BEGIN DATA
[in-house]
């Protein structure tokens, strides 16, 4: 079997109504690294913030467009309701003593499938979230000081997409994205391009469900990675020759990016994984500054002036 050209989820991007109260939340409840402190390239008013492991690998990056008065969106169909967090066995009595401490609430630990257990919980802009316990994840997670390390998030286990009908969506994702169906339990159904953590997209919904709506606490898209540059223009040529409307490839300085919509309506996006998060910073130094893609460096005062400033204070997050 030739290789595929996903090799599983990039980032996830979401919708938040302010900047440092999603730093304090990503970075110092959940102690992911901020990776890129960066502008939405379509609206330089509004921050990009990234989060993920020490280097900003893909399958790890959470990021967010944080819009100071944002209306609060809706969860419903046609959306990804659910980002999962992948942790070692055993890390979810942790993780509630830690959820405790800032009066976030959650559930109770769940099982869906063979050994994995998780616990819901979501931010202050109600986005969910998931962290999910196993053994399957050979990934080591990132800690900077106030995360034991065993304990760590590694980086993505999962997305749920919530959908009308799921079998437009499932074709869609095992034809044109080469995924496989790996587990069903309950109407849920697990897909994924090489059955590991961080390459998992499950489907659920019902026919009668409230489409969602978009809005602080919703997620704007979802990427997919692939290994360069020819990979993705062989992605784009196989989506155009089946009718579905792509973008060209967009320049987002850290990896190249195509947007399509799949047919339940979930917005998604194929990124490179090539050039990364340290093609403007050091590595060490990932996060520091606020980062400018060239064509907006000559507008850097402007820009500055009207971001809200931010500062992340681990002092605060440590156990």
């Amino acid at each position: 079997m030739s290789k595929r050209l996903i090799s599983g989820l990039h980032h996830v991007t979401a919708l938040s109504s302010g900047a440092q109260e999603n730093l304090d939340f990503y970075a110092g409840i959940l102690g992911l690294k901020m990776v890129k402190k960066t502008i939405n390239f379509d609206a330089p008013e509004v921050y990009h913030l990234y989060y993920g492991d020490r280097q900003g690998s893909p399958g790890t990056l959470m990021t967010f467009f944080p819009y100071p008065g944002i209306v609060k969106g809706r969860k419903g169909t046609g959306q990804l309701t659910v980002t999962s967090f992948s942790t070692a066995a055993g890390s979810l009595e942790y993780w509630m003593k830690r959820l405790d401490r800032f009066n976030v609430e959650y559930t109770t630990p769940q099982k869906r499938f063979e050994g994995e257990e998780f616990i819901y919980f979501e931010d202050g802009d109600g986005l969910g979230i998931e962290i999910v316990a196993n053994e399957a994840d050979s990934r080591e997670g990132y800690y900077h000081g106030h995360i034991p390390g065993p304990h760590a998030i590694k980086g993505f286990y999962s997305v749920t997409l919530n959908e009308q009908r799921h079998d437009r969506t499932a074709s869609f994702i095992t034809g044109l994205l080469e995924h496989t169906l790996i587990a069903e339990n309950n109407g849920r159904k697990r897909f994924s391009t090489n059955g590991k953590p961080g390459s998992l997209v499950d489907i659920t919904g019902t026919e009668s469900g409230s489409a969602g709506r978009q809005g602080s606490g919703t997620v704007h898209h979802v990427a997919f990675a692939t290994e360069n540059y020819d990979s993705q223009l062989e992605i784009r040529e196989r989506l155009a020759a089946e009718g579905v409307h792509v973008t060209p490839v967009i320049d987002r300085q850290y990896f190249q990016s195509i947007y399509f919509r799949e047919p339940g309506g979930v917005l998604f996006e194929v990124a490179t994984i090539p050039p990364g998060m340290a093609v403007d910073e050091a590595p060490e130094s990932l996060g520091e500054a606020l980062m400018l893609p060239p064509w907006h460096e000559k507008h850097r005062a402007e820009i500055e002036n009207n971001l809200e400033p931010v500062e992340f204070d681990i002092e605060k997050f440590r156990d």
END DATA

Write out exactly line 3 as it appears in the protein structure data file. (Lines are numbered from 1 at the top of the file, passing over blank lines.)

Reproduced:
């Amino acid at each position: 079997m030739s290789k595929r050209l996903i090799s599983g989820l990039h980032h996830v991007t979401a919708l938040s109504s302010g900047a440092q109260e999603n730093l304090d939340f990503y970075a110092g409840i959940l102690g992911l690294k901020m990776v890129k402190k960066t502008i939405n390239f379509d609206a330089p008013e509004v921050y990009h913030l990234y989060y993920g492991d020490r280097q900003g690998s893909p399958g790890t990056l959470m990021t967010f467009f944080p819009y100071p008065g944002i209306v609060k969106g809706r969860k419903g169909t046609g959306q990804l309701t659910v980002t999962s967090f992948s942790t070692a066995a055993g890390s979810l009595e942790y993780w509630m003593k830690r959820l405790d401490r800032f009066n976030v609430e959650y559930t109770t630990p769940q099982k869906r499938f063979e050994g994995e257990e998780f616990i819901y919980f979501e931010d202050g802009d109600g986005l969910g979230i998931e962290i999910v316990a196993n053994e399957a994840d050979s990934r080591e997670g990132y800690y900077h000081g106030h995360i034991p390390g065993p304990h760590a998030i590694k980086g993505f286990y999962s997305v749920t997409l919530n959908e009308q009908r799921h079998d437009r969506t499932a074709s869609f994702i095992t034809g044109l994205l080469e995924h496989t169906l790996i587990a069903e339990n309950n109407g849920r159904k697990r897909f994924s391009t090489n059955g590991k953590p961080g390459s998992l997209v499950d489907i659920t919904g019902t026919e009668s469900g409230s489409a969602g709506r978009q809005g602080s606490g919703t997620v704007h898209h979802v990427a997919f990675a692939t290994e360069n540059y020819d990979s993705q223009l062989e992605i784009r040529e196989r989506l155009a020759a089946e009718g579905v409307h792509v973008t060209p490839v967009i320049d987002r300085q850290y990896f190249q990016s195509i947007y399509f919509r799949e047919p339940g309506g979930v917005l998604f996006e194929v990124a490179t994984i090539p050039p990364g998060m340290a093609v403007d910073e050091a590595p060490e130094s990932l996060g520091e500054a606020l980062m400018l893609p060239p064509w907006h460096e000559k507008h850097r005062a402007e820009i500055e002036n009207n971001l809200e400033p931010v500062e992340f204070d681990i002092e605060k997050f440590r156990d």